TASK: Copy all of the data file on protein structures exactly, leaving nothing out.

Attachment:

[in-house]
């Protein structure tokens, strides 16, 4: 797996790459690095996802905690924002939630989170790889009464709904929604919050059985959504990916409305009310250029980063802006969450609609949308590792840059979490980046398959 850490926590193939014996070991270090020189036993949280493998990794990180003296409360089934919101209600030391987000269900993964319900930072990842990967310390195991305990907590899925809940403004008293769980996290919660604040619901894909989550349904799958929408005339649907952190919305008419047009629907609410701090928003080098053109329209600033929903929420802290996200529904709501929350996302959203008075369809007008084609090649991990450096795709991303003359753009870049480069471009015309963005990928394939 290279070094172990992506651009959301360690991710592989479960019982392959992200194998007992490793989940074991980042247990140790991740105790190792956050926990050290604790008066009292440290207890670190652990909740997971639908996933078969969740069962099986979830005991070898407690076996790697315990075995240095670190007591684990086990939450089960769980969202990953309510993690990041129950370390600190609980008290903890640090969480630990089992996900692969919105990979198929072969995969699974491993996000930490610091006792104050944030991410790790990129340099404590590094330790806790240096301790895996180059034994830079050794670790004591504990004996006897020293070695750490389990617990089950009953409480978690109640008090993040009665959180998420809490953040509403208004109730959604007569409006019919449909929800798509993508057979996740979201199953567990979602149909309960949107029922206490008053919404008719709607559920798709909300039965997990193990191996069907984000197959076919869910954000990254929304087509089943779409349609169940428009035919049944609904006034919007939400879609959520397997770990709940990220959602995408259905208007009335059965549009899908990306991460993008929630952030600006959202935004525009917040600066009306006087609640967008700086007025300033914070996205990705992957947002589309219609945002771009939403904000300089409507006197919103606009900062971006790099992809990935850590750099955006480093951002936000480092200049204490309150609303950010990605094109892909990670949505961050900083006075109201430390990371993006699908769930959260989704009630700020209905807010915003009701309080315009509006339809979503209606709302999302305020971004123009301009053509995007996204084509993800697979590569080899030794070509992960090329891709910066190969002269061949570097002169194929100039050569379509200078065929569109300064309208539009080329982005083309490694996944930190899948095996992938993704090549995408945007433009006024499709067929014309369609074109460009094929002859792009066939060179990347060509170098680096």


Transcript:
[in-house]
């Protein structure tokens, strides 16, 4: 797996790459690095996802905690924002939630989170790889009464709904929604919050059985959504990916409305009310250029980063802006969450609609949308590792840059979490980046398959 850490926590193939014996070991270090020189036993949280493998990794990180003296409360089934919101209600030391987000269900993964319900930072990842990967310390195991305990907590899925809940403004008293769980996290919660604040619901894909989550349904799958929408005339649907952190919305008419047009629907609410701090928003080098053109329209600033929903929420802290996200529904709501929350996302959203008075369809007008084609090649991990450096795709991303003359753009870049480069471009015309963005990928394939 290279070094172990992506651009959301360690991710592989479960019982392959992200194998007992490793989940074991980042247990140790991740105790190792956050926990050290604790008066009292440290207890670190652990909740997971639908996933078969969740069962099986979830005991070898407690076996790697315990075995240095670190007591684990086990939450089960769980969202990953309510993690990041129950370390600190609980008290903890640090969480630990089992996900692969919105990979198929072969995969699974491993996000930490610091006792104050944030991410790790990129340099404590590094330790806790240096301790895996180059034994830079050794670790004591504990004996006897020293070695750490389990617990089950009953409480978690109640008090993040009665959180998420809490953040509403208004109730959604007569409006019919449909929800798509993508057979996740979201199953567990979602149909309960949107029922206490008053919404008719709607559920798709909300039965997990193990191996069907984000197959076919869910954000990254929304087509089943779409349609169940428009035919049944609904006034919007939400879609959520397997770990709940990220959602995408259905208007009335059965549009899908990306991460993008929630952030600006959202935004525009917040600066009306006087609640967008700086007025300033914070996205990705992957947002589309219609945002771009939403904000300089409507006197919103606009900062971006790099992809990935850590750099955006480093951002936000480092200049204490309150609303950010990605094109892909990670949505961050900083006075109201430390990371993006699908769930959260989704009630700020209905807010915003009701309080315009509006339809979503209606709302999302305020971004123009301009053509995007996204084509993800697979590569080899030794070509992960090329891709910066190969002269061949570097002169194929100039050569379509200078065929569109300064309208539009080329982005083309490694996944930190899948095996992938993704090549995408945007433009006024499709067929014309369609074109460009094929002859792009066939060179990347060509170098680096």